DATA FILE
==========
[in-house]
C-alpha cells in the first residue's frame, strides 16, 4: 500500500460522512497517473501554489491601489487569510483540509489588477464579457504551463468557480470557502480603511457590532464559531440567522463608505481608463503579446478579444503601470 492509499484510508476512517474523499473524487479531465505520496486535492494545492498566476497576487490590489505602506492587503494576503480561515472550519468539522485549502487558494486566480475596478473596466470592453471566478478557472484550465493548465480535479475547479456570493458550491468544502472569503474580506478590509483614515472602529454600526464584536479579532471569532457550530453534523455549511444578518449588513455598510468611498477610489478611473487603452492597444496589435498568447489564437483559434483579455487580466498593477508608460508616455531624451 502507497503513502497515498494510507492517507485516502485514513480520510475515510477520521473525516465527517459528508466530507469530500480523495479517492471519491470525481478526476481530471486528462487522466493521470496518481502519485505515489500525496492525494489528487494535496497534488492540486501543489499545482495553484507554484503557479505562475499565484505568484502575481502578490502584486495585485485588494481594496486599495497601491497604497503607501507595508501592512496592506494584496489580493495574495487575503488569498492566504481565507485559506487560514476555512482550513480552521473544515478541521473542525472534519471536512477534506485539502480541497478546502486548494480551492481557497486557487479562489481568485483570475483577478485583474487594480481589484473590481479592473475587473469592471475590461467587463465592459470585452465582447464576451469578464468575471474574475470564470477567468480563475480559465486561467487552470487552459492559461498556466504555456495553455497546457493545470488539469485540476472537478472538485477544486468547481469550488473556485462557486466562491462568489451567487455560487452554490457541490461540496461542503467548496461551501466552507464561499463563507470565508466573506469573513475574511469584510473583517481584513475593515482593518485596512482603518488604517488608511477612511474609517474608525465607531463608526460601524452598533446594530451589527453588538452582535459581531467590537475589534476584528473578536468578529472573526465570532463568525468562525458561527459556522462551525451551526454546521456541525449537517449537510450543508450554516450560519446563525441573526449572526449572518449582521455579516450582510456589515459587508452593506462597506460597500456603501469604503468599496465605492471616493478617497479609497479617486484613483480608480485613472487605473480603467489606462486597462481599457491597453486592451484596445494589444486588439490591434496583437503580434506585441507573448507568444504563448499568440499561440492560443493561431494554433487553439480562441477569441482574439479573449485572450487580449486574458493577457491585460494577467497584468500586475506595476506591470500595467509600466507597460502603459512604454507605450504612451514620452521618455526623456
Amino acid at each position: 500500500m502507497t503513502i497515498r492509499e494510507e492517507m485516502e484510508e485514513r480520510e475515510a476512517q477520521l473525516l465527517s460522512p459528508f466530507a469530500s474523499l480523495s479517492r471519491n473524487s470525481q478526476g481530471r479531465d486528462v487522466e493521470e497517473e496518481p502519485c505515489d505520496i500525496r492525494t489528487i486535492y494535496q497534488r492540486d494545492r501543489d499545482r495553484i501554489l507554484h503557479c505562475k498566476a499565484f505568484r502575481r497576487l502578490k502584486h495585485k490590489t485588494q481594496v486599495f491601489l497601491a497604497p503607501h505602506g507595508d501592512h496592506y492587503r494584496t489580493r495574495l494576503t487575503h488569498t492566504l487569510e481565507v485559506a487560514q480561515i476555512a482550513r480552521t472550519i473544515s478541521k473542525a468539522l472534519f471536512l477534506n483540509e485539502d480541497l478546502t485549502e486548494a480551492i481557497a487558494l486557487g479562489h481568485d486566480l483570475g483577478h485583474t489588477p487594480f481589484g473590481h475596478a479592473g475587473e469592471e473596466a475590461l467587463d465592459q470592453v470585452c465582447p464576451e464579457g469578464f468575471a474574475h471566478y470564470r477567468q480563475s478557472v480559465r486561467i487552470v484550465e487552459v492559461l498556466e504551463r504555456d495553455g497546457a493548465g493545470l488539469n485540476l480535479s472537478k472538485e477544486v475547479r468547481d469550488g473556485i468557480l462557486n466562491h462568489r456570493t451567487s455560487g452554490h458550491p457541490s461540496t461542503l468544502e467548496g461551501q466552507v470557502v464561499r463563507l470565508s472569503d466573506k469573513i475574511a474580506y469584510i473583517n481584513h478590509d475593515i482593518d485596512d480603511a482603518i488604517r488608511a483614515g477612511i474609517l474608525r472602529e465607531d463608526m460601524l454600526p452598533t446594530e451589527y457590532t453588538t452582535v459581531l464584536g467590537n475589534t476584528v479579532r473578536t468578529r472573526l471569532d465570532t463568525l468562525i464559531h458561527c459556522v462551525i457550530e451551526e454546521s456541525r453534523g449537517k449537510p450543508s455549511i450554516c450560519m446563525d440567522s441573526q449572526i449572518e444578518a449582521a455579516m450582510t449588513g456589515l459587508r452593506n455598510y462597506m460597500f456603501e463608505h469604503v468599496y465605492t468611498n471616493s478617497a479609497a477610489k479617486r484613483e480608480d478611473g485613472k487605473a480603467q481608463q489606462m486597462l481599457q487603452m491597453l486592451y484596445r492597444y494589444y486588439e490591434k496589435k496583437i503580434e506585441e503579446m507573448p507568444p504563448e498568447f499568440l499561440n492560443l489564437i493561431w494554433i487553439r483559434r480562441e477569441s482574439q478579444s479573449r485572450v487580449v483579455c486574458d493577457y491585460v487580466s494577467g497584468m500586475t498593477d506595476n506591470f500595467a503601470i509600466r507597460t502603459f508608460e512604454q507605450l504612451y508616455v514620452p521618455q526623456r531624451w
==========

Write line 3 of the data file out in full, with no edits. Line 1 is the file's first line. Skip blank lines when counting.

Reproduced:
Amino acid at each position: 500500500m502507497t503513502i497515498r492509499e494510507e492517507m485516502e484510508e485514513r480520510e475515510a476512517q477520521l473525516l465527517s460522512p459528508f466530507a469530500s474523499l480523495s479517492r471519491n473524487s470525481q478526476g481530471r479531465d486528462v487522466e493521470e497517473e496518481p502519485c505515489d505520496i500525496r492525494t489528487i486535492y494535496q497534488r492540486d494545492r501543489d499545482r495553484i501554489l507554484h503557479c505562475k498566476a499565484f505568484r502575481r497576487l502578490k502584486h495585485k490590489t485588494q481594496v486599495f491601489l497601491a497604497p503607501h505602506g507595508d501592512h496592506y492587503r494584496t489580493r495574495l494576503t487575503h488569498t492566504l487569510e481565507v485559506a487560514q480561515i476555512a482550513r480552521t472550519i473544515s478541521k473542525a468539522l472534519f471536512l477534506n483540509e485539502d480541497l478546502t485549502e486548494a480551492i481557497a487558494l486557487g479562489h481568485d486566480l483570475g483577478h485583474t489588477p487594480f481589484g473590481h475596478a479592473g475587473e469592471e473596466a475590461l467587463d465592459q470592453v470585452c465582447p464576451e464579457g469578464f468575471a474574475h471566478y470564470r477567468q480563475s478557472v480559465r486561467i487552470v484550465e487552459v492559461l498556466e504551463r504555456d495553455g497546457a493548465g493545470l488539469n485540476l480535479s472537478k472538485e477544486v475547479r468547481d469550488g473556485i468557480l462557486n466562491h462568489r456570493t451567487s455560487g452554490h458550491p457541490s461540496t461542503l468544502e467548496g461551501q466552507v470557502v464561499r463563507l470565508s472569503d466573506k469573513i475574511a474580506y469584510i473583517n481584513h478590509d475593515i482593518d485596512d480603511a482603518i488604517r488608511a483614515g477612511i474609517l474608525r472602529e465607531d463608526m460601524l454600526p452598533t446594530e451589527y457590532t453588538t452582535v459581531l464584536g467590537n475589534t476584528v479579532r473578536t468578529r472573526l471569532d465570532t463568525l468562525i464559531h458561527c459556522v462551525i457550530e451551526e454546521s456541525r453534523g449537517k449537510p450543508s455549511i450554516c450560519m446563525d440567522s441573526q449572526i449572518e444578518a449582521a455579516m450582510t449588513g456589515l459587508r452593506n455598510y462597506m460597500f456603501e463608505h469604503v468599496y465605492t468611498n471616493s478617497a479609497a477610489k479617486r484613483e480608480d478611473g485613472k487605473a480603467q481608463q489606462m486597462l481599457q487603452m491597453l486592451y484596445r492597444y494589444y486588439e490591434k496589435k496583437i503580434e506585441e503579446m507573448p507568444p504563448e498568447f499568440l499561440n492560443l489564437i493561431w494554433i487553439r483559434r480562441e477569441s482574439q478579444s479573449r485572450v487580449v483579455c486574458d493577457y491585460v487580466s494577467g497584468m500586475t498593477d506595476n506591470f500595467a503601470i509600466r507597460t502603459f508608460e512604454q507605450l504612451y508616455v514620452p521618455q526623456r531624451w